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Prime Mover Magazine


PBS uptake is on the rise: special report

Heavy vehicles are increasingly being matched to specific tasks according to a new joint report released by the Australian Road Transport Suppliers Association (ARTSA) and the National Heavy Vehicle Regulator (NHVR).

Unveiled at the Global Heavy Vehicle Leaders Summit in Melbourne today, the report shows that 17 per cent of all new heavy vehicles are now compliant with Performance-Based Standards (PBS).

According to the report there are 7,000 PBS applications approved for use on Australian roads, with clear exponential growth seen since 2011.

Last year, 1,416 trailer combinations were approved for PBS. That number is on track to be eclipsed with 577 additional vehicles already approved for transportation during the first quarter of 2018.

NHVR CEO, Sal Petroccitto, said the scheme, which first began in 2007, showed significant penetration.“The PBS scheme has developed into a world-leading program for which the entire Australian heavy vehicle industry can be very proud,” he said. “It’s led to improved safety outcomes such as 46 per cent fewer crashes than conventional vehicles, per kilometres travelled and major productivity gains, saving more than 320 million truck kilometres on Australian roads between 2014 and 2017.”

The report noted that 60 trailer manufacturers and 22 truck manufacturers have built a PBS approved unit in the past decade.

To date, truck and dog trailers comprised 55 per cent of all PBS approved combinations. The report also confirmed a PBS fleet is younger, with a median age of 3.6 years compared to an average age of a heavy vehicle fleet, which is 12.2 years.

Despite the considerable investment required of the design, manufacture and operation of a PBS vehicle, the data suggests more operators are making the choice because of the benefits.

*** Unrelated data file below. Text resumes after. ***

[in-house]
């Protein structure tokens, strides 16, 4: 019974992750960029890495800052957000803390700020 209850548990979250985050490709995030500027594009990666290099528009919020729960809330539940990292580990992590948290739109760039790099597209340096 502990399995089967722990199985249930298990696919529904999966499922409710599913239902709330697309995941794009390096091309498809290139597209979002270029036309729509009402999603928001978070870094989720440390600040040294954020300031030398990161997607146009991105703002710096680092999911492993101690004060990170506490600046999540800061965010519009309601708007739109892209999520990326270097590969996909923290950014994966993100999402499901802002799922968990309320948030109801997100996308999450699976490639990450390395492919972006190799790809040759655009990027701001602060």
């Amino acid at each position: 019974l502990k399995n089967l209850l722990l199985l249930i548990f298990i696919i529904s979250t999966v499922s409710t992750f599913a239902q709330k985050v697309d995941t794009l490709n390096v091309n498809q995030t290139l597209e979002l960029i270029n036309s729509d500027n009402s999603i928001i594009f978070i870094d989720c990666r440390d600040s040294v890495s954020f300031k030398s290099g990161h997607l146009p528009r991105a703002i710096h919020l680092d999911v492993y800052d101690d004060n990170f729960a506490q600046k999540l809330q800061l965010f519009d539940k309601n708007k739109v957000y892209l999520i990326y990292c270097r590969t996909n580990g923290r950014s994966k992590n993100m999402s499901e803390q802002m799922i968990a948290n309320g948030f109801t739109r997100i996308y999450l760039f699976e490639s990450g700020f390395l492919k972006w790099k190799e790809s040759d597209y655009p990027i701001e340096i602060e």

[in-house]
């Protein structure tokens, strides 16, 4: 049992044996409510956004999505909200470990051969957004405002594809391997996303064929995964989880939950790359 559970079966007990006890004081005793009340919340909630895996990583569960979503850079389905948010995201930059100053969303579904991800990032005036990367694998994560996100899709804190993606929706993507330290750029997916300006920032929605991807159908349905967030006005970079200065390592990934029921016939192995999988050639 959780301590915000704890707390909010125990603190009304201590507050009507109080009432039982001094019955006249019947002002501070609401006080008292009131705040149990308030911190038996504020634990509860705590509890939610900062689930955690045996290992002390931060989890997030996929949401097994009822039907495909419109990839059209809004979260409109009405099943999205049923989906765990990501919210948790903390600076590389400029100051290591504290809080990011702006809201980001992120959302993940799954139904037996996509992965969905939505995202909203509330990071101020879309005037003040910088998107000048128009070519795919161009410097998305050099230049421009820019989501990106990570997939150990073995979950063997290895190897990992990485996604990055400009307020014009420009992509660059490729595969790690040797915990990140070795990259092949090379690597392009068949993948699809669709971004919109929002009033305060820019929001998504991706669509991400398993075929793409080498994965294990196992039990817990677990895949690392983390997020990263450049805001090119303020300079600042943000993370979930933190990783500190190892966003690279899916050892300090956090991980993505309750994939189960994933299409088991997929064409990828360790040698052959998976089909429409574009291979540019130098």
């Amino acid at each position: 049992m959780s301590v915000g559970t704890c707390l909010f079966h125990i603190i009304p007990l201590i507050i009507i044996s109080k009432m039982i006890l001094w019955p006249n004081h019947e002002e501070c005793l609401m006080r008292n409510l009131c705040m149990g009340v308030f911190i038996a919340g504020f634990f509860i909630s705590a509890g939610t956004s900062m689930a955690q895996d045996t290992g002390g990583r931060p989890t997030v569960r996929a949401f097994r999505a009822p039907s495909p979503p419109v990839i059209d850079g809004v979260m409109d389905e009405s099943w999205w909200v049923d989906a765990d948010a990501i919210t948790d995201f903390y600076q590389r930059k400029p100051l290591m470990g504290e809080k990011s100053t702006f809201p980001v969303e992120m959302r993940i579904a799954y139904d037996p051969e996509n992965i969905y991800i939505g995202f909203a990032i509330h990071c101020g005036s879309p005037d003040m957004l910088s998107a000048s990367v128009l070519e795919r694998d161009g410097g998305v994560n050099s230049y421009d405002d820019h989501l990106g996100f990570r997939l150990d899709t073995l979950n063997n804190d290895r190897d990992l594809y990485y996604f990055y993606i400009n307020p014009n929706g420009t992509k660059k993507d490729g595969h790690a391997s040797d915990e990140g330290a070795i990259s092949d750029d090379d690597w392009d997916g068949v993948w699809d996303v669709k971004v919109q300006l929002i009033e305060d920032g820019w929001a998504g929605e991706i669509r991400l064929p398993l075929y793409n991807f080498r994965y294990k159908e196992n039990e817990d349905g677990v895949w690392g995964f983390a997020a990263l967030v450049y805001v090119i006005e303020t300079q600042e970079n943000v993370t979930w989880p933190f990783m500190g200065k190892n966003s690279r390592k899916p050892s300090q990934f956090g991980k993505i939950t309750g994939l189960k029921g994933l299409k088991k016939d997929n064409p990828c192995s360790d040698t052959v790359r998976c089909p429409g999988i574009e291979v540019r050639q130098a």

Les Bruzsa, NHVR Chief Engineer, speaking at the Global Heavy Vehicle Leaders Summit, said one of the key points of interest was the penetration of PBS into different vehicle classes.

“We should be extremely proud as currently Australia is the first and only country which will have a fully comprehensive set of heavy vehicle regulations which will be based on vehicle performance,” he said. “Instead of regulating weights and dimensions of the vehicles we look at how they perform on the road.”

As PBS requires 16 safety standards and four infrastructure standards, Bruzsa said it was crucial that it helped protect the public.

“The key to any regulation is road safety,” he said. “But doing it in a way that provides significant productivity benefits for the industry and for society in general.”

PBS is a good example of regulators setting clear parameters for industry to follow and allowing the industry to do the rest, according to Petroccitto. “There are clear winners all round from this process including safety and environmental benefits for the community and performance benefits for industry.”

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